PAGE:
There is an old joke that pokes fun at Paris’ “Left-Bank” existentialists like Jean Paul Sartre. Sartre was enjoying a cup of espresso at a sidewalk café when the waiter asked him if he would like a refill. Sartre responded, “I think not” and he disappeared!
Of all the scientists, saints, poets and philosophers we studied in the Biodesign Class, Rene Descartes was truly one of my favorites. My admiration for him is not only rooted in what he believed and accomplished, but his revolutionary approach to education. His passion for learning inspired me to press on and collaborate with students in pioneering a one-of-a-kind Biodesign program.
At the age of 18 Descartes experienced a major epiphany that revealed that everything he thought he knew was the result of other men’s thinking. Ergo he vowed: … “never to accept anything for true which I did not clearly know to be such; that is to say, carefully to avoid precipitancy and prejudice, and to comprise nothing more in my judgment than what was presented to my mind so clearly and distinctly as to exclude all ground of doubt.”
Through the daunting process of reeducation, Descartes became a world-famous mathematician, scientist and philosopher. He was arguably the first major philosopher in the modern era to make a serious effort to defeat skepticism. His views about knowledge and certainty, as well as his views about the relationship between mind and body have been very influential over the last three centuries.
He began by questioning his own existence and concluded: “Cogito ergo sum, I think therefore I am.” From that beginning, he went on to reason that art can never exceed the skill of the artist and that the creation cannot be more intelligent than the creator, therefore there must be a more intelligent being than he.
Descartes’ work provided the basis for the calculus developed by Newton and Leibniz, who applied infinitesimal calculus to the tangent line problem, thus permitting the evolution of that branch of modern mathematics. His rule of signs is also a commonly used method to determine the number of positive and negative roots of a polynomial.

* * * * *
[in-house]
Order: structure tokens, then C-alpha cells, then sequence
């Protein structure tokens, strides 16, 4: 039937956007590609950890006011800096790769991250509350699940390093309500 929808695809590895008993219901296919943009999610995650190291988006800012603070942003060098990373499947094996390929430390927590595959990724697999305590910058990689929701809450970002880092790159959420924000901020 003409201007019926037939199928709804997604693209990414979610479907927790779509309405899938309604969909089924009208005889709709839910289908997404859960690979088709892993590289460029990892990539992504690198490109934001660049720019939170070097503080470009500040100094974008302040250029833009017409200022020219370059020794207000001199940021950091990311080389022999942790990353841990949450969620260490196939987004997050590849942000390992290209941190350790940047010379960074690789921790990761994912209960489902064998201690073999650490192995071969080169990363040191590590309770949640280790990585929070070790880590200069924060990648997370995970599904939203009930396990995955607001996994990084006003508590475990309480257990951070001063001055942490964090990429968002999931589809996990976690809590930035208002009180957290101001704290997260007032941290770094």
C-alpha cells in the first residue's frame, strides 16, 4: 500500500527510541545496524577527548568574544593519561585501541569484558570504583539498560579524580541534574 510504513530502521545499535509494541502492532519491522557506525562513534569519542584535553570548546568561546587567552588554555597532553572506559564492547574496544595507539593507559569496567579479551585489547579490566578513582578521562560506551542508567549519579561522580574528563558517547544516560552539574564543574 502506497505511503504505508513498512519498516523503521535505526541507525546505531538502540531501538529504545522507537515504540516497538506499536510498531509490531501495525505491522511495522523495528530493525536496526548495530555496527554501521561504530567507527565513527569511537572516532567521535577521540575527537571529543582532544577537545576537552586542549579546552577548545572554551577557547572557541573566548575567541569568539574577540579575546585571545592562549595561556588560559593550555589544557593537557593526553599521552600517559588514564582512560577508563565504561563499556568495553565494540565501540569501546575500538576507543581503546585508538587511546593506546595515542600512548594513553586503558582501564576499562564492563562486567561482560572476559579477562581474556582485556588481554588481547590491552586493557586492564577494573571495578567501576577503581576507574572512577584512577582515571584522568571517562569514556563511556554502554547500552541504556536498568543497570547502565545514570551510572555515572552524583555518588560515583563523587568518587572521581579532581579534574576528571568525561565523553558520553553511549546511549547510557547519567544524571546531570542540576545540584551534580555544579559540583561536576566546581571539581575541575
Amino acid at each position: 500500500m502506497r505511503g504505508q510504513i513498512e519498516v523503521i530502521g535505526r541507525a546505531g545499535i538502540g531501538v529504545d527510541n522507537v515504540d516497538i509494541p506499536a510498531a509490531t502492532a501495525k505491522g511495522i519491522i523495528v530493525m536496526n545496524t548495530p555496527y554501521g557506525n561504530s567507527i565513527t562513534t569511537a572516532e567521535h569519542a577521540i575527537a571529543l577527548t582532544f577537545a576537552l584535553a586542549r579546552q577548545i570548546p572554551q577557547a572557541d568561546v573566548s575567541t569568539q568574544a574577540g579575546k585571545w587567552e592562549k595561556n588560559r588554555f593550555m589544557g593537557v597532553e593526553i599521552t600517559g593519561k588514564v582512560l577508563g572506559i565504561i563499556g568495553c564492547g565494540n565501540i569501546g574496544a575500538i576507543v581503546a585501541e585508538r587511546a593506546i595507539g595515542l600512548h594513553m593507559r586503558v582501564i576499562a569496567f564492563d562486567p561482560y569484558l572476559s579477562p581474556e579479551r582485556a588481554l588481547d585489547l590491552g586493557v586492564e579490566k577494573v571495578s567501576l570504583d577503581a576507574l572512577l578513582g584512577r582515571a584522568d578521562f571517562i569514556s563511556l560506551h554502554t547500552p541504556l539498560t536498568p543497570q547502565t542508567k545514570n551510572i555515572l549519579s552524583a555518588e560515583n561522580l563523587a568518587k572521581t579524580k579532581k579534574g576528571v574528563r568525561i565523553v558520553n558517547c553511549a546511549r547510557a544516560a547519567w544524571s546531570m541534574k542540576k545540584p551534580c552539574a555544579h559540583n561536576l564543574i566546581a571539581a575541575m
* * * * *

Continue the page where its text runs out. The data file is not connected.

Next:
Descartes also wrote a response to external world skepticism. He argued that sensory perceptions came to him involuntarily, and are not willed by him. They were external to his senses, and evidence of the existence of something outside of his mind, and thus, an external world. He went on to show that the things in the external world are material by arguing that God would not deceive him as to the ideas that are being transmitted, and that God has given him the “propensity” to believe that such ideas are caused by material things. He gave reasons for thinking that waking thoughts are distinguishable from dreams, and that one’s mind could not have been “hijacked” by an evil demon placing an illusory external world before one’s senses.
“By ‘God’, I understand, a substance which is infinite, independent, supremely intelligent, supremely powerful, and which created both myself and everything else that exists. All these attributes are such that, the more carefully I concentrate on them, the less possible it seems that they could have originated from me alone. So, from what has been said it must be concluded that God necessarily exists.”
Albert Einstein wrote that it is not the immensity of the universe that should command our wonder, but the human brain that can begin to contemplate the immense universe.
In a similar manner, the purpose of studying Rene Descartes was not to inject religion into an advanced biology class, but to consider the thoughts and discoveries of one of the world’s greatest mathematicians, thinkers and philosophers and how he arrived at them. Descartes’ discoveries helped enable Isaac Newton to establish the foundation for modern physics. Einstein regarded Newton as the greatest scientist of all: ergo Descartes was a pivotal player in the evolution of Western Civilization.